1) The motion vectors generally double in size as the enhanced precision means that you need enhanced precision motion vectors! And that can often lead to a loss in overall coding efficiency

2) With DCT based codecs the increased motion estimation accuracy means the DCT noise which varies between different DCT implementations becomes a significant part of the compensation. This results in qpel based artifacts like waterfalls/blurring on image decoding when using different "compliant" dcts.

the DCT problem is not a problem with standards which fully specify the image transform (like h264)
__________________
http://www.3ivx.com
Stux is offline   Reply With Quote
Old 16th September 2007, 07:43   #7  |  Link
Dark Shikari
x264 developer
 
Dark Shikari's Avatar
 
Join Date: Sep 2005
Posts: 8,690
Quote:
Originally Posted by Stux View Post
1) The motion vectors generally double in size as the enhanced precision means that you need enhanced precision motion vectors! And that can often lead to a loss in overall coding efficiency
Double in size?

Going from hpel to qpel is one single bit of motion vector for each direction, X and Y.

So, for example, lets say we have a motion vector (6.5,8.5). This takes a total of 10 bits (ignoring entropy encoding, etc). The qpel version might be (6.5, 8.75). This would be 11 bits.
Dark Shikari is offline   Reply With Quote
Old 16th September 2007, 08:28   #8  |  Link
Sergey A. Sablin
Registered User
 
Join Date: Dec 2004
Location: Tomsk, Russia
Posts: 366
Quote:
Originally Posted by Dark Shikari View Post
Double in size?

Going from hpel to qpel is one single bit of motion vector for each direction, X and Y.
well, probably that what Stux meant - one bit actually doubles motion vector value

Quote:
Originally Posted by Dark Shikari View Post
So, for example, lets say we have a motion vector (6.5,8.5). This takes a total of 10 bits (ignoring entropy encoding, etc). The qpel version might be (6.5, 8.75). This would be 11 bits.
9 (4+5) and 11 (5+6), of course ignoring entropy coding. then it's actually depends on entropy coding. Basically it all depends on the motion vector difference distribution (mind motion vector prediction) - for example if most of the motion vectors differences in the picture is +/-0.5 comparing to +/-0.75, then it is twice the source bits and twice entropy coded bits for VLC in general. (probably not the most real life example though anyway...)
Sergey A. Sablin is offline   Reply With Quote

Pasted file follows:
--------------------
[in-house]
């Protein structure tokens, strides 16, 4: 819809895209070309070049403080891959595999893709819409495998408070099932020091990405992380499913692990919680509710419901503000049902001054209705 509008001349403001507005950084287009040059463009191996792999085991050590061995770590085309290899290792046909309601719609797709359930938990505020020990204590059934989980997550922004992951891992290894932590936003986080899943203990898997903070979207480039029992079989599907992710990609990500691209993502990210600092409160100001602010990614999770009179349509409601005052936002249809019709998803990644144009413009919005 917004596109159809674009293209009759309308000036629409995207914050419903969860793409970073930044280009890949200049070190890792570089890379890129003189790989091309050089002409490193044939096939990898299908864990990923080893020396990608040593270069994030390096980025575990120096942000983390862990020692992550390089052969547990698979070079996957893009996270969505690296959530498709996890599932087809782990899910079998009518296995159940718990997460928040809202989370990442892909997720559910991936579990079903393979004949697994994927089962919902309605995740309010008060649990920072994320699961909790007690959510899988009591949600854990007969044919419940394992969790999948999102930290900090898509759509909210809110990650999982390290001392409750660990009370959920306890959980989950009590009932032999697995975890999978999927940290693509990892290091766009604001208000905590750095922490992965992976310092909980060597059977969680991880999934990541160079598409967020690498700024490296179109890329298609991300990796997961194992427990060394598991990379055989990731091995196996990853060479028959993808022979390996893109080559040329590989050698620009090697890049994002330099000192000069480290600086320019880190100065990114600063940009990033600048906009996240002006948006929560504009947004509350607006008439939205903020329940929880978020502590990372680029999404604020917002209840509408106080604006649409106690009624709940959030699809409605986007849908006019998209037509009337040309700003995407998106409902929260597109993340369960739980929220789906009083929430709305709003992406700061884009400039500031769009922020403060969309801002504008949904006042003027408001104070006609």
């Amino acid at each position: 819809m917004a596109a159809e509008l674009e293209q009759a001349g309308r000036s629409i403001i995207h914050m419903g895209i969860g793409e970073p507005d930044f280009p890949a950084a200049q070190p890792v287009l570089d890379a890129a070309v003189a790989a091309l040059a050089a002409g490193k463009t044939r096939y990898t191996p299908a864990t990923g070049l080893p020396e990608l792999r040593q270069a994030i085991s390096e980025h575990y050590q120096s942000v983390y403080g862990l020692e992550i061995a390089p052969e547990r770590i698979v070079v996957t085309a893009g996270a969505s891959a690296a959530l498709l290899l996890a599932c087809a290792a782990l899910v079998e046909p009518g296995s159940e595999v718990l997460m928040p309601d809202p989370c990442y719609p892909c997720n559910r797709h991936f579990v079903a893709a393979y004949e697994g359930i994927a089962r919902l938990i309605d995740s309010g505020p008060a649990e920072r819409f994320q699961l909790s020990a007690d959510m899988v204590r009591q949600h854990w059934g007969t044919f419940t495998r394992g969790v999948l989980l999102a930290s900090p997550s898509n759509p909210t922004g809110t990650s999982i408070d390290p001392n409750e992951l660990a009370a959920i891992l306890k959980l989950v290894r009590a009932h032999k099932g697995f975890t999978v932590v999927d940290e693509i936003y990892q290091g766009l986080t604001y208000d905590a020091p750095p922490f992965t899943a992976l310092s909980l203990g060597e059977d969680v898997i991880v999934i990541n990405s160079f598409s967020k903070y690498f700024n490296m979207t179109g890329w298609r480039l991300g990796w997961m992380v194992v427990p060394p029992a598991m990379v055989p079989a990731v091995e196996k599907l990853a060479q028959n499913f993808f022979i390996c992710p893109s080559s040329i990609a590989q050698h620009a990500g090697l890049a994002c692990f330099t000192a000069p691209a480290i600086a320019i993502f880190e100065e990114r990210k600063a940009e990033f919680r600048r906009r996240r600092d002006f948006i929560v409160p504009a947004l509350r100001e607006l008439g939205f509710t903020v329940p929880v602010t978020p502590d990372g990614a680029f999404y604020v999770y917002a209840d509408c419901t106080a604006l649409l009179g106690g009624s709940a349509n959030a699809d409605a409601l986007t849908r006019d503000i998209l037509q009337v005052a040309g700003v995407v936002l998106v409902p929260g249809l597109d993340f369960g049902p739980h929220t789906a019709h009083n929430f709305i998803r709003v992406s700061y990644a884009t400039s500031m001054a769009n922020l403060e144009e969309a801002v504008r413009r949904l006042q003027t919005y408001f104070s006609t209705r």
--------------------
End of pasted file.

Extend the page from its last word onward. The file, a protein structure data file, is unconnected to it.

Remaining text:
Old 16th September 2007, 08:35   #9  |  Link
akupenguin
x264 developer
 
akupenguin's Avatar
 
Join Date: Sep 2004
Posts: 2,393
Random real life sample, with entropy coding: averaged 6 bits per non-zero mv component in hpel, 7 bits in qpel.

Quote:
Originally Posted by Stux View Post
2) With DCT based codecs the increased motion estimation accuracy means the DCT noise which varies between different DCT implementations becomes a significant part of the compensation. This results in qpel based artifacts like waterfalls/blurring on image decoding when using different "compliant" dcts.
Increased motion precision should reduce the number of nonzero dct coefficients, which should reduce the error from idct mismatch. (The same reason quant2 may look better than quant1 when decoded with the wrong idct.)
Otoh, what might exacerbate idct mismatch is that qpel uses an 8tap sharpening filter (and thus sharpens/spreads the error in addition to the content) while hpel is bilinear. But that's just mpeg4's specific versions of qpel and hpel; there's no reason you couldn't have a bilinear qpel or a 8tap hpel in some other format.

Last edited by akupenguin; 16th September 2007 at 08:56.
akupenguin is offline   Reply With Quote
Old 15th September 2016, 14:05   #10  |  Link
Carolcausey10
Registered User
 
Join Date: Aug 2016
Location: Sydney
Posts: 2
Quote:
Originally Posted by Stux View Post
the DCT problem is not a problem with standards which fully specify the image transform (like h264)
So, does this meant that this problem would be there in some other formats as well or does this relate to MPEG only?
Carolcausey10 is offline   Reply With Quote
Old 15th September 2016, 18:21   #11  |  Link
SeeMoreDigital
Life looks better in UHD
 
SeeMoreDigital's Avatar
 
Join Date: Jun 2003
Location: Notts, UK
Posts: 11,290
Carolcausey10,

Are you aware that Stux's post was submitted nine years ago?!
__________________
| I've been testing hardware media playback devices and software A/V encoders and decoders since 2001 | My Network Layout & A/V Gear |
SeeMoreDigital is offline   Reply With Quote
Old 21st September 2016, 12:35   #12  |  Link
Carolcausey10
Registered User
 
Join Date: Aug 2016
Location: Sydney
Posts: 2
No, and I wonder what I was thinking at that time I feel I was searching through the forum and reading about compression format when I came across the post and just replied... but will take care moving ahead...
Carolcausey10 is offline   Reply With Quote
Reply

Thread Tools Search this Thread
Search this Thread:

Advanced Search
Display Modes

Posting Rules
You may not post new threads
You may not post replies
You may not post attachments
You may not edit your posts

BB code is On
Smilies are On
[IMG] code is On
HTML code is Off

Forum Jump


All times are GMT +1. The time now is 17:21.


Powered by vBulletin® Version 3.8.11
Copyright ©2000 - 2018, vBulletin Solutions Inc.